Saturday, October 13, 2007

One Human Surrounded by Cardboard Symbols

Having gone back to see Tannhäuser for a second time at the San Francisco Opera, I realized that for all my deep-ending into matters of the text and the score to puzzle out my thoughts about the staging, I had written very little about any of the performers other than conductor Donald Runnicles. Much has been written both others more professional than I about the strength of Peter Seiffert's command of the leading role; and I am not much for saying little more than "me, too," where such matters are concerned. What I realized, however, is that, for those most part, those "others" offered little more than a role call of the other performers; and, while I did not feel there was a weak voice in the entire production, I felt that the performance deserved a less perfunctory view. In response I would like to focus in on one specific performer (other than Seiffert), soprano Petra Maria Schnitzer, who sang Elizabeth.

The thing about Wagner operas is that they tend to be viewed as endurance trials; and, since Seiffert spent the most time on stage, he does deserve the most attention. However, the reason that endurance is such a problem is that the dramatic motivation behind them is, except for much of the third act, stentorian, to say the least. Tannhäuser, himself, is forceful about pretty much every thing he does, including setting off on his pilgrimage, which offers us a significant clue as to why his mission will be a failure. The Wartburg is a community of rough-and-tumble knights (including Wolfram) presided over by a non-nonsense Landgraf. Even Venus is a commanding presence, as well she should be, given her divinity.

This leaves us with Elizabeth; and, when we start examining the music that Wagner composed for her, we quickly recognize that hers was the one truly human character in a narrative in which every other character is a symbol of some sort or another. This comes out in dynamics that are modulated with a subtlety that is missing in all the other voices, with the possible exception of when Tannhäuser joins her in a duet and has to come down to her level. (This is not to dismiss the level of sensitivity in Wolfram's part but to recognize that, even in the Abendstern aria, his worldview is more abstract that heart-felt.) I have to believe that Schnitzer's performance of Elizabeth was a result of her working hand-in-glove with Runnicles to allow the subtlety of her vocal line to serve as a stabilizing force above all the other symbolic abstractions and Sturm und Drang.

This was particularly evident in the second act, where she is as much a dominant force as is Tannhäuser himself. First we have her anticipation (childlike, in her own words) of seeing him again after all the years of his disappearance. Then we have their actual encounter, where we detect the mixed emotions of the purity of her chastity and at least a tacit acknowledgment that love eventually leads to the carnal relationship that will bring forth that next generation of Wartburgians, about which I previously wrote. Next we have the song contest, which pits the sterility of Wolfram's love against Tannhäuser's Venus-inspired passion. Everyone recoils in horror from this confrontation, particular all the women who have been costumed as clones of the Virgin Mary; but Elizabeth intercedes in the name of humanity. She becomes the pivot of the entire plot; and Schnitzer elevated this to a moment of believability, rather than some cheesy intercession-of-the-Virgin Sunday school tale. Indeed, without this moment, the crux of the third act, in which she intercedes yet again, this time before "the highest authority," would be little more than a silly plot device.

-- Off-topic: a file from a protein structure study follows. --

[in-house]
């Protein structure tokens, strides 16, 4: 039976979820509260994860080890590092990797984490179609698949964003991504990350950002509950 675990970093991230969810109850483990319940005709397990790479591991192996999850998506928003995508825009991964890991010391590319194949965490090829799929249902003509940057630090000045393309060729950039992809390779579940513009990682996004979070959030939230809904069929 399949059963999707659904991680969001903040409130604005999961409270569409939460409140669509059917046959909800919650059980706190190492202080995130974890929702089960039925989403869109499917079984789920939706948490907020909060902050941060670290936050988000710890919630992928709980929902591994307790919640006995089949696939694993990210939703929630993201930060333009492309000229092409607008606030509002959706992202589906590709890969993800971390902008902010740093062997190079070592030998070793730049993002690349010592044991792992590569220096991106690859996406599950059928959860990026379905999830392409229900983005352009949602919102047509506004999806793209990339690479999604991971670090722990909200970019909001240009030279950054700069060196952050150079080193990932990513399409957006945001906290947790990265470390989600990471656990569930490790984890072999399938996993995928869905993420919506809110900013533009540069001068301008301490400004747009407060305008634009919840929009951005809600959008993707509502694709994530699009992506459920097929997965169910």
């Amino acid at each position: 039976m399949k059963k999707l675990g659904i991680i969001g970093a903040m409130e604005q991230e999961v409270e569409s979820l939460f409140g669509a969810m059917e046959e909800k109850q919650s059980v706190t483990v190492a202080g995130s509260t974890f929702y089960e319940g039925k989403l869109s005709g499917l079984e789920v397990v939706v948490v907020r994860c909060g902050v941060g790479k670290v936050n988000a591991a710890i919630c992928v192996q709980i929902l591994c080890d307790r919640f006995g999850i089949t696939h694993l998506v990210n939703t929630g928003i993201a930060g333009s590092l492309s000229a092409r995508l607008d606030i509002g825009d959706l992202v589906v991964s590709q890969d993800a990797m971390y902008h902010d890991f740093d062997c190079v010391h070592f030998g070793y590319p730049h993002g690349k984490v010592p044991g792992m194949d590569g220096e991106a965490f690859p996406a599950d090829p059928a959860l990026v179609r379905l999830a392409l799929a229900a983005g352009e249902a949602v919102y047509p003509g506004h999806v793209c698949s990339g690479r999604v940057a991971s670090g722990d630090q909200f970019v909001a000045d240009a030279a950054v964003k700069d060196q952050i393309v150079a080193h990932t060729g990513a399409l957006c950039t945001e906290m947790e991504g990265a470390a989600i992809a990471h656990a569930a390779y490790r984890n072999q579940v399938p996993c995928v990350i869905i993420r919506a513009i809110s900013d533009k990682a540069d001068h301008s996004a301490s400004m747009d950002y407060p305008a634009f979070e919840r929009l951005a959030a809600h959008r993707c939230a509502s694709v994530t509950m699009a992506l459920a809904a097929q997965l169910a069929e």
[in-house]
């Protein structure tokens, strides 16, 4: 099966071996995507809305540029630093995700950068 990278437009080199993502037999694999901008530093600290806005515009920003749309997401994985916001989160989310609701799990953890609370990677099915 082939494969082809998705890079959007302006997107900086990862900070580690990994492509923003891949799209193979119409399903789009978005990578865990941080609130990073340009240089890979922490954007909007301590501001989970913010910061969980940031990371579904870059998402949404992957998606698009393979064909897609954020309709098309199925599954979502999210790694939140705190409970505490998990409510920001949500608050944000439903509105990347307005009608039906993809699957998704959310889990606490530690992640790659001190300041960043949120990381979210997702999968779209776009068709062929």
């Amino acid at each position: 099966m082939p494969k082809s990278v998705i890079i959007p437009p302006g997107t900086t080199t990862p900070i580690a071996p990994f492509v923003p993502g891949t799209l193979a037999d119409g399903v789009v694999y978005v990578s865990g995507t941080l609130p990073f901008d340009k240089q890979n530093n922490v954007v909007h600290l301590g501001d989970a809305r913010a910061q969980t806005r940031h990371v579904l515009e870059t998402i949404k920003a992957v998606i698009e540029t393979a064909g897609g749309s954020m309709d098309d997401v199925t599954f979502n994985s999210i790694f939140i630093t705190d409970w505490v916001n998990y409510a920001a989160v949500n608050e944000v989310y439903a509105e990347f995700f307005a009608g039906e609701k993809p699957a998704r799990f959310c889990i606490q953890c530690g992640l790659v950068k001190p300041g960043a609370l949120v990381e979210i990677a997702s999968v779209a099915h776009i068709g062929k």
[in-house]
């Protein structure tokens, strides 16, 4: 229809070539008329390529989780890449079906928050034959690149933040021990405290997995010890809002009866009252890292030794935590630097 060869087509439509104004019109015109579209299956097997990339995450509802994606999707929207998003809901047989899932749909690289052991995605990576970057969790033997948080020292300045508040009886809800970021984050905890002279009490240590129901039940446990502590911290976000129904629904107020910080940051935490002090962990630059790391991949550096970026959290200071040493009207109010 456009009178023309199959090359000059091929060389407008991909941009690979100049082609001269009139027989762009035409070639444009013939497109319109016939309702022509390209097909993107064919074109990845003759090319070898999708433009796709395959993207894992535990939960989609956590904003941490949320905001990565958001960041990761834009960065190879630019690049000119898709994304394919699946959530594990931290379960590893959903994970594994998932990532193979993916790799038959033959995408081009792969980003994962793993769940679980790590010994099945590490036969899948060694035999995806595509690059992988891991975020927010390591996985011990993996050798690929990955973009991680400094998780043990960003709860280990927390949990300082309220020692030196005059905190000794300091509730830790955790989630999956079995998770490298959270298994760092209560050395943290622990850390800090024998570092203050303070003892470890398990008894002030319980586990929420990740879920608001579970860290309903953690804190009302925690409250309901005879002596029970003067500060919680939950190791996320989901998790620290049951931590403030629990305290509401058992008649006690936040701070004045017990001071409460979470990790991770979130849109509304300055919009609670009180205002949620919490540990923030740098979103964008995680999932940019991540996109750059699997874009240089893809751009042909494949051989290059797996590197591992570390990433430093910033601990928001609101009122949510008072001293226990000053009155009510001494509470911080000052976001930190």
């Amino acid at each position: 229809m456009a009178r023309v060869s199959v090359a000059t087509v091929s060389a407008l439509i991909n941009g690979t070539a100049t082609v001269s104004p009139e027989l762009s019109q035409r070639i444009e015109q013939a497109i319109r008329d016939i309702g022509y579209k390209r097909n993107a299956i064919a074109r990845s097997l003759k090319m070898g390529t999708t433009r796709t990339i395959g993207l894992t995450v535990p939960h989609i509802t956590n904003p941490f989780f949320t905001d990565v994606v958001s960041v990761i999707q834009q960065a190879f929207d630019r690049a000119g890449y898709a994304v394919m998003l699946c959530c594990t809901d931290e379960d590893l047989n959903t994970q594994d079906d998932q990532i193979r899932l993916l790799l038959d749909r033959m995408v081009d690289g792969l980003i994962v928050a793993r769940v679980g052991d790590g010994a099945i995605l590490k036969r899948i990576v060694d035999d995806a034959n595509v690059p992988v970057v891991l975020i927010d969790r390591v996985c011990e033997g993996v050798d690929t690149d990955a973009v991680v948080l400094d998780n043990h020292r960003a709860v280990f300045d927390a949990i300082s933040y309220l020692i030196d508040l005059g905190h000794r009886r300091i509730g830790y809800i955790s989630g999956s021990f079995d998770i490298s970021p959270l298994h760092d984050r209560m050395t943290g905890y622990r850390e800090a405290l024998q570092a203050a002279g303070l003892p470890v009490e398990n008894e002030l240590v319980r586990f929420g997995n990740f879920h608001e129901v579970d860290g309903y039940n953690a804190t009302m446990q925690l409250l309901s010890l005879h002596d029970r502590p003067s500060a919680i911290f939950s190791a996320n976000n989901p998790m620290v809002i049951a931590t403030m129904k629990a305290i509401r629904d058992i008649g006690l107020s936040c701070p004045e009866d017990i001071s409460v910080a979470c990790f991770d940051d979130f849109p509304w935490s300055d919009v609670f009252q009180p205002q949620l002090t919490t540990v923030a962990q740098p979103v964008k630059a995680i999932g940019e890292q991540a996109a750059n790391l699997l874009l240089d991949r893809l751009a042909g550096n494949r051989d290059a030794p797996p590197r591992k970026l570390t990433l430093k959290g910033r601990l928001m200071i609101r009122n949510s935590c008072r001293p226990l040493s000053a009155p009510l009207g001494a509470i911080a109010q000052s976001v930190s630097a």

I suppose one can view Elizabeth as a more mature version of Senta, a product of Wagner-the-librettist having more experience upon which to reflect on real life. Senta sacrifices herself for a fairy tale. The result is transcendent, but it does not go anywhere beyond two souls united in heaven. Elizabeth, on the other hand, embodies the distinction that Harold Bloom has posited between Yahweh and Jesus. In the name of humanity itself, she rejects the strict injunctions of the punishing Yaweh in favor of that God-who-so-loved-the-world. She intercedes for Tannhäuser, not just through love for him (which she even admits is still at the schoolgirl-crush level), but for that higher sense of love that is the very foundation of her faith. Schnitzer performed this role as if she intuitively grasped that concept of humanity, leaving me fascinated by her performance and curious as to what she could bring to other operatic roles.

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